The ACPFG’s rice has four times the iron of conventional rice, making it the first rice variety reported capable of giving the recommended daily intake of iron. The World Health Organisation considers iron deficiency the world’s most common nutritional disorder. “A lack of genetic variation in rice has hindered efforts by conventional breeding programs to address iron levels,” Johnson said.

The production of the high iron and zinc rice under greenhouse conditions was published in PloS ONE.

Incontinence Widespread
Urinary incontinence (UI) is far more widespread among young women than has previously been realised. The problem has not been tackled as a result of this underestimation of its frequency.

Tessa O’Halloran, an Honours student at Monash University’s Department of Medicine, interviewed 1000 healthy younger women. “Our research found that UI affects 12.6% of women under 30 years, unrelated to pregnancy, and is associated with impaired well-being,” O’Halloran said.

The assumption has existed that UI is restricted to older women and those who are, or have been, pregnant. O’Halloran found that while UI is more common among women who have been sexually active, it is 50% less common while taking oral contraceptives.

“I encourage young women who are experiencing this problem to speak to a medical practitioner to learn how to best manage the problem in the short-term and then to prevent a worsening of the condition in later life,” O’Halloran said.

Thermopower for Nanobots
A step has been taken towards the goal of providing an energy source for nanomachines. “The development of miniaturised energy sources is a key challenge to overcome in order to build the next generation of electronic devices,” says Mr Sumeet Walia, a PhD student at RMIT University’s Microplatforms Research Group. Walia noted that as electronic devices have become smaller, power sources have not been able to keep pace.

Walia has published developments in new semiconductor structures suited to the task in Energy and Environmental Science. “We focus on thermopower waves – which generate intense waves of electrical current by sweeping electrical carriers from one end of materials to another – because of their potential for creating small-scale power sources that can release energy at very high rates,” he said.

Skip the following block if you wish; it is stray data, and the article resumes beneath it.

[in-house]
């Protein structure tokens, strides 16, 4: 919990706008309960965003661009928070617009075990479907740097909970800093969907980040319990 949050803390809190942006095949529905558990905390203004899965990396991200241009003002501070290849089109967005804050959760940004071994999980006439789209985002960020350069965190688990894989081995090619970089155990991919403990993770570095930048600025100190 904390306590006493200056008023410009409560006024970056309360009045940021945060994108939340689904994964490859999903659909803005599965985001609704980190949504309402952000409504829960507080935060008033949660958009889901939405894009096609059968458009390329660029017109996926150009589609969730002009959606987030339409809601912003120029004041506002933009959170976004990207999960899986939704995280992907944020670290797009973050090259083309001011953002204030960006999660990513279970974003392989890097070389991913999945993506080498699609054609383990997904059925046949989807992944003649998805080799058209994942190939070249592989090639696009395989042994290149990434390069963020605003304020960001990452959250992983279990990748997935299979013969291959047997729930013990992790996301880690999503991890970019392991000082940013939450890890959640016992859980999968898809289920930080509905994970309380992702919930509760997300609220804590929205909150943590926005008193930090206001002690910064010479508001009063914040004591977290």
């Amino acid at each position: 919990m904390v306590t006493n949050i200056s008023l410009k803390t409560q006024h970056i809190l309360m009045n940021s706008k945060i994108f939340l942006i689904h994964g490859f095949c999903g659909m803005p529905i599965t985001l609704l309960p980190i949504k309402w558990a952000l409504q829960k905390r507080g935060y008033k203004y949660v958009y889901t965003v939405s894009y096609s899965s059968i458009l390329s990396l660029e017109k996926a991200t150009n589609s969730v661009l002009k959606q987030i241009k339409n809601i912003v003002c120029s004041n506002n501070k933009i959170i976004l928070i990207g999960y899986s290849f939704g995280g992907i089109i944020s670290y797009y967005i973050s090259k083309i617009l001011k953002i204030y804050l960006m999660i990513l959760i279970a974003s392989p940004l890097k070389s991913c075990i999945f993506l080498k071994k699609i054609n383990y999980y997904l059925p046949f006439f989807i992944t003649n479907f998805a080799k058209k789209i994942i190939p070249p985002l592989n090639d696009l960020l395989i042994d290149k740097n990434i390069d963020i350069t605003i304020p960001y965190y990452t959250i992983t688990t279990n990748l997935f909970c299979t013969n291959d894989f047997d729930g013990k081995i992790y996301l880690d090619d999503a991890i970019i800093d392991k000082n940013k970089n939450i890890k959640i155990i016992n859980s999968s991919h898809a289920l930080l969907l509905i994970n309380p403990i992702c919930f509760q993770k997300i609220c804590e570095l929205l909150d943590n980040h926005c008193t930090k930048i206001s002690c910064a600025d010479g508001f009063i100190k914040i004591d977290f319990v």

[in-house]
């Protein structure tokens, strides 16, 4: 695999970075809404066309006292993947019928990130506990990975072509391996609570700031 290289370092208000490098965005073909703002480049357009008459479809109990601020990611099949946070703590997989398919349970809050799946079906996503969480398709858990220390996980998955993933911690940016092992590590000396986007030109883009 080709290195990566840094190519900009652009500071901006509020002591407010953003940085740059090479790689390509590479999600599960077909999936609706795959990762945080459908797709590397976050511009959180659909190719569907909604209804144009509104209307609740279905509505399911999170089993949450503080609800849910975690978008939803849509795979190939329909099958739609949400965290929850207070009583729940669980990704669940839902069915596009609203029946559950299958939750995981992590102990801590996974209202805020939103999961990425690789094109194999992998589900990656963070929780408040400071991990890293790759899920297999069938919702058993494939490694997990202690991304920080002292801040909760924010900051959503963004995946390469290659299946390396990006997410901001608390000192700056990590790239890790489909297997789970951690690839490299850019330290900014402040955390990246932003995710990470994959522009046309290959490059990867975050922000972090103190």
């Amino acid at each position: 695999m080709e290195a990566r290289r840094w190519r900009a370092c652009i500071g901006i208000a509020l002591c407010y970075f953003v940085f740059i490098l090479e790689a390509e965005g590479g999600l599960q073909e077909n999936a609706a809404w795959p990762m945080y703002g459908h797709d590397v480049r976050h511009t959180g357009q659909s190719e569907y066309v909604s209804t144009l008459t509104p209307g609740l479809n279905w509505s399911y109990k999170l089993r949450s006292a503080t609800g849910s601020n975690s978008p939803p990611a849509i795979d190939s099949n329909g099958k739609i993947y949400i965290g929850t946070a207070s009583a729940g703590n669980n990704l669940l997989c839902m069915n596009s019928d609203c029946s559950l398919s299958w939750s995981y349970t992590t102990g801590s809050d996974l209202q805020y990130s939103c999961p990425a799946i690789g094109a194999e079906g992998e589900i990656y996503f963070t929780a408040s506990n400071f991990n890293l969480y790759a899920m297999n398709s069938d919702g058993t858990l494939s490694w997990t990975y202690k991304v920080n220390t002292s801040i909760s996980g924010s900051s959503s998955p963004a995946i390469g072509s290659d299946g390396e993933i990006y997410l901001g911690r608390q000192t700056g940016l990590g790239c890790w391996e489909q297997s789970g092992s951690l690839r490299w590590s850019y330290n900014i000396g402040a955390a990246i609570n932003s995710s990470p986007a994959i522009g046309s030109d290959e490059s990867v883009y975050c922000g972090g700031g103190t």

Walia’s supervisor, A/Prof Kourosh Kalantar-Zadeh said: “Tiny electronic devices powered by thermopower waves could apply large energies to targeted cancer cells inside the human body, enabling an exceptional level of precision in cancer treatment”.

Swamp Bush-Pea Blooming
The horrors of the 2009 Victorian bushfires have at least given indigenous plants an advantage over introduced species. Dr Arn Tolsma of the Arthur Rylah Institute has found that the threatened swamp bush-pea (Pultenaea weindorferi) may have benefited most of all.

The bush-pea normally grows sparsely in drainage lines around Kinglake but Tolsma says: “It is possible that we have gone from a total population of a few thousand plants before the fires to millions at the moment. A lot of native plants have hard seeds that are stimulated to germinate by the heat or smoke produced by bushfires, and the swamp bush-pea seems to be a champion of this response.”

The burst of life will leave plenty of seeds in the ground waiting for the next fire. However, Tolsma says the swamp bush-pea will not cease to be threatened if, as expected, other plants displace it in the next few years.

Biology Becomes Clear
An aqueous reagent known as Scale turns biological tissue transparent, transforming our capacity to see deep into samples.

In work published in Nature Neuroscience, researchers at the Japanese research institute RIKEN revealed that Scale is able to perform this clearing trick far more effectively than other reagents, and does so without damaging the sample in other ways. They have combined this with techniques that maintain the intensity of light from fluorescent proteins encoded in the tissue to be able to study neurons in the mouse brain at unprecedented depths.

“Our current experiments are focused on the mouse brain, but applications are neither limited to mice nor to the brain,” Atsushi Miyawaki explains. “We envision using Scale on other organs such as the heart, muscles and kidneys, and on tissues from primate and human biopsy samples.”